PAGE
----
Thursday, 22 May 2014

New front opens in the Northern Territory

The Amadeus Basin region, which is rich with gas and oil deposits, is already the site of test drilling by Santos at Mount Kitty. Drilling at this site, 179km from Uluru, has been suspended following an accident when the drill rig fell over in April.

“This site isn’t far off the highway to Uluru, making it a completely inappropriate place for drilling,” said Jeremy Buckingham, a NSW Greens MP who has been previously critical of Santos’s activity. “This is a culturally significant, environmentally sensitive area worth billions of dollars in tourism. The idea that this area will have gas fields all around one of the most iconic areas on Earth absolutely horrifies us.”

Santos said that there is no truth that drilling will have any effect on Uluru and dismissed concerns that rise from gas flaring would be visible from the famous rock.

“The current drilling is quite some distance from Uluru and even within 75km you won’t see a flame, which is probably not much bigger than a campfire anyway,” Matt Doman, a Santos spokesman, told Guardian Australia.

Since 1993, Santos has managed 63 gas wells, 30 of them using the fracking technique of extracting gas, at a site about 250km west of Alice Springs.

Fracking, which engaged drilling and pumping of materials underground to release trapped gas, has showed controversial elsewhere in Australia, most notably NSW and Queensland. Opponents claim the practice can contaminate groundwater.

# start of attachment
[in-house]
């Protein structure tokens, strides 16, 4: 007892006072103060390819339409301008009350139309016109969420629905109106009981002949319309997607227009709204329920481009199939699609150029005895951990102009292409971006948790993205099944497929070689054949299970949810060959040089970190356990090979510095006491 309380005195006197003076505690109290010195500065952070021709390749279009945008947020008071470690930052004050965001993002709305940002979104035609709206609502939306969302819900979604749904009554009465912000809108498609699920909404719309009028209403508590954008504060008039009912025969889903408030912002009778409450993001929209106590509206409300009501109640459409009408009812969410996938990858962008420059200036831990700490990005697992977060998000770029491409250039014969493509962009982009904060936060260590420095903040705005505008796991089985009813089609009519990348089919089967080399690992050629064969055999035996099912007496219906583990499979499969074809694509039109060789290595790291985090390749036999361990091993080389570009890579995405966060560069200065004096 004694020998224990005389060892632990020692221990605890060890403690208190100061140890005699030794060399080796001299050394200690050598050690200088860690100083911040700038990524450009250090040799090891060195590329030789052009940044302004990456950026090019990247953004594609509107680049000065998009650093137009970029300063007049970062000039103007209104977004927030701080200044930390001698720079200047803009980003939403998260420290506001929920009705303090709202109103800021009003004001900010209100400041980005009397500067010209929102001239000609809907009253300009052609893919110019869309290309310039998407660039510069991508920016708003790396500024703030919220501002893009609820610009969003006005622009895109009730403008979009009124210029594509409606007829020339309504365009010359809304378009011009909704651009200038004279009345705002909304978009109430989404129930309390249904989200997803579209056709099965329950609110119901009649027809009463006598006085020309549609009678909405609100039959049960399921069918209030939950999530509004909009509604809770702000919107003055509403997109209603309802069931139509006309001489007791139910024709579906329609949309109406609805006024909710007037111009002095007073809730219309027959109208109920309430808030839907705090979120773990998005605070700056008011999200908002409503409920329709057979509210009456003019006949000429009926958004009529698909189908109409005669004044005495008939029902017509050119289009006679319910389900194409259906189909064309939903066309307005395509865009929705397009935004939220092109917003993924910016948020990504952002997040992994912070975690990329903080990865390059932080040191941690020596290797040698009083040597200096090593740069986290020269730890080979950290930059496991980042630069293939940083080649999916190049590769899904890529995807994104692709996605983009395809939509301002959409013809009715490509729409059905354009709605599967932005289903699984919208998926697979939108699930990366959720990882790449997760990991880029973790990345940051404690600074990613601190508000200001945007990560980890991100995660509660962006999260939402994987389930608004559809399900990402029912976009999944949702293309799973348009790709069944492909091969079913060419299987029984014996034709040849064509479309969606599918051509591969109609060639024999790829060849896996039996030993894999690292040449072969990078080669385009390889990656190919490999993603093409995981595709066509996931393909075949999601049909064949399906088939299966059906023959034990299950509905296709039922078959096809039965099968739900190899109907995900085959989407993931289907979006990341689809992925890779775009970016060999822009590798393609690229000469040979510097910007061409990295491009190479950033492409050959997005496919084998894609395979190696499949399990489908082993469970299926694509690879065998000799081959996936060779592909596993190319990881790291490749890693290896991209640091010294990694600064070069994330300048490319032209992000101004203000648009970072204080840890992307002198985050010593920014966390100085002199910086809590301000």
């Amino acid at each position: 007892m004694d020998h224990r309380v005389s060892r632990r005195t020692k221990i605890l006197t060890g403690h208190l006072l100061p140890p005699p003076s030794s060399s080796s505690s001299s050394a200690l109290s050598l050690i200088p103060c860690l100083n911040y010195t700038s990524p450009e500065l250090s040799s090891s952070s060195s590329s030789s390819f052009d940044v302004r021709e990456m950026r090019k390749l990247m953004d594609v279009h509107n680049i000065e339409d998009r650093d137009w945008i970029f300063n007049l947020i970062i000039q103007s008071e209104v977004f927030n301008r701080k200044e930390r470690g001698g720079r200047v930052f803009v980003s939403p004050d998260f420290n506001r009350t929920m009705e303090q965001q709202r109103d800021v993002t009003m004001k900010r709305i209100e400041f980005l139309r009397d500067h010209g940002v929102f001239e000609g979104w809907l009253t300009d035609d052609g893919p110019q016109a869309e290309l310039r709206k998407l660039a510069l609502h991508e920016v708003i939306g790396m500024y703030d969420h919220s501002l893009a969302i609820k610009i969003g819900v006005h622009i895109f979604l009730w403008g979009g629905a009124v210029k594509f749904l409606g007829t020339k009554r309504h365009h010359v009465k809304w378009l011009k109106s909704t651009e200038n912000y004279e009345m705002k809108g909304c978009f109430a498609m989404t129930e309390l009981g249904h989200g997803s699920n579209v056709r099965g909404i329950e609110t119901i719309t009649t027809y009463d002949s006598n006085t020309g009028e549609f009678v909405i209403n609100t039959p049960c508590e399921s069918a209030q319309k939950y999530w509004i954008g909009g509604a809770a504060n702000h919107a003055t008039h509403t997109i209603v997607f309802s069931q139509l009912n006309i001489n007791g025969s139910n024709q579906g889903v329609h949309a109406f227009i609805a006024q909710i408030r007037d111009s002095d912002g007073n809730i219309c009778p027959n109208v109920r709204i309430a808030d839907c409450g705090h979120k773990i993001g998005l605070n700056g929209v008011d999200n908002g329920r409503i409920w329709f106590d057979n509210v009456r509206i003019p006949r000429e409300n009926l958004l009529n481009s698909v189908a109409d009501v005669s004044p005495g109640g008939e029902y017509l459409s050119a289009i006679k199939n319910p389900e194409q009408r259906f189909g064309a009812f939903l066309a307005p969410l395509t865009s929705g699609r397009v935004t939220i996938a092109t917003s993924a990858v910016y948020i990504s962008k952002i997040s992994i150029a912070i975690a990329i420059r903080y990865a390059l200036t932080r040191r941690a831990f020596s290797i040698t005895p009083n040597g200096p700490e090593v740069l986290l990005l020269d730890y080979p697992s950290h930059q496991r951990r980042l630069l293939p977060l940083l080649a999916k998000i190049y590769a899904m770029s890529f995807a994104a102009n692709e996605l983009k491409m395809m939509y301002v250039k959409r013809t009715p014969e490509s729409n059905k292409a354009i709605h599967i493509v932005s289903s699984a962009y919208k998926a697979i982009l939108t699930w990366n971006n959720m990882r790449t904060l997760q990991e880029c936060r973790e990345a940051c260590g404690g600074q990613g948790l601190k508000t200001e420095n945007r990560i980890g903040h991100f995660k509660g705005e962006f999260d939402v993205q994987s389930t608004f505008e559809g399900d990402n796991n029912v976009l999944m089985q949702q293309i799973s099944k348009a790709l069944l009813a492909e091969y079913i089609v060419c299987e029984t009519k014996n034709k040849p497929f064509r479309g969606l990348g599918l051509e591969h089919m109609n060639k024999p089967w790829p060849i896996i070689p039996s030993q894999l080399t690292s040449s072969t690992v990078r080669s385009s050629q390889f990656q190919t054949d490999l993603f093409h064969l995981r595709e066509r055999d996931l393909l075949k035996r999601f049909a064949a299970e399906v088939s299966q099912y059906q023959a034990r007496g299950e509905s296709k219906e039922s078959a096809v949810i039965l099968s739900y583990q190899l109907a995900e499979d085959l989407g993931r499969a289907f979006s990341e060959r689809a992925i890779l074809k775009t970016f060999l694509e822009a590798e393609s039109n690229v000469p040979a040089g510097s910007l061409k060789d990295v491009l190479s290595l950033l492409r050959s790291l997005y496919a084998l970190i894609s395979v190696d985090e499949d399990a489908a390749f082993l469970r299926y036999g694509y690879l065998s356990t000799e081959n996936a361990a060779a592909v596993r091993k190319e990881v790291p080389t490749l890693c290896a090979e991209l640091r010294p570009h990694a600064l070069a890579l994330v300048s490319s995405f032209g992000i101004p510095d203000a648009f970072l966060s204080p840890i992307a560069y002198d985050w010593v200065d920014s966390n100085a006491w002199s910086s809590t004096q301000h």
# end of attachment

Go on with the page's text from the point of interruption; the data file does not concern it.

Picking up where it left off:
Doman said Santos hoped to expand its presence in the Northern Territory, but in an environmentally responsible way.

Many has released their own opinion, i.e, Westhill Consulting Career and Employment, Australia said this might affect the oil and gas industry in Souteast Asian cities such as Singapore, Jakarta, Indonesia, KL, Malyasia and much more.

“It’s very early days to know what the scale will be, although the initial results have been encouraging,” he said. “We hope the expansion activity comes to fruition in a safe and environmentally sustainable manner.

“We take great care in the way we drill and operate. Our track record is testament to the way we do things. We take the impact we have on the surface and sub-surface very seriously indeed.”

In an environmental assessment prepared for the Mount Kitty drilling, Santos identified a risk of “disturbance to cultural heritage sites”, as well as contamination of soil and water. However, Doman said strict procedures had been put in place to avoid those risks, stressing that not all the exploration area would be developed into gas sites.

But Jimmy Cocking, director at the Northern Territory’s Arid Land Environment Centre, said he was concerned over the scale of operations in central Australia.

“If you look at the Northern Territory as a whole, 90% of it is under exploration licence, at a time when 90% of the territory is dependent upon groundwater,” he told Guardian Australia. “We are on the cusp of what the gas companies think is a bonanza. But we have scarce water supplies and a community that won’t benefit from a fly-in, fly-out workforce coming in.

“One of the biggest tourist draw cards for the territory is the sense of wilderness, away from industrialization. This exploration has negative environmental impacts for short-term economic impacts. Some people will make money and the rest of us will be screwed.”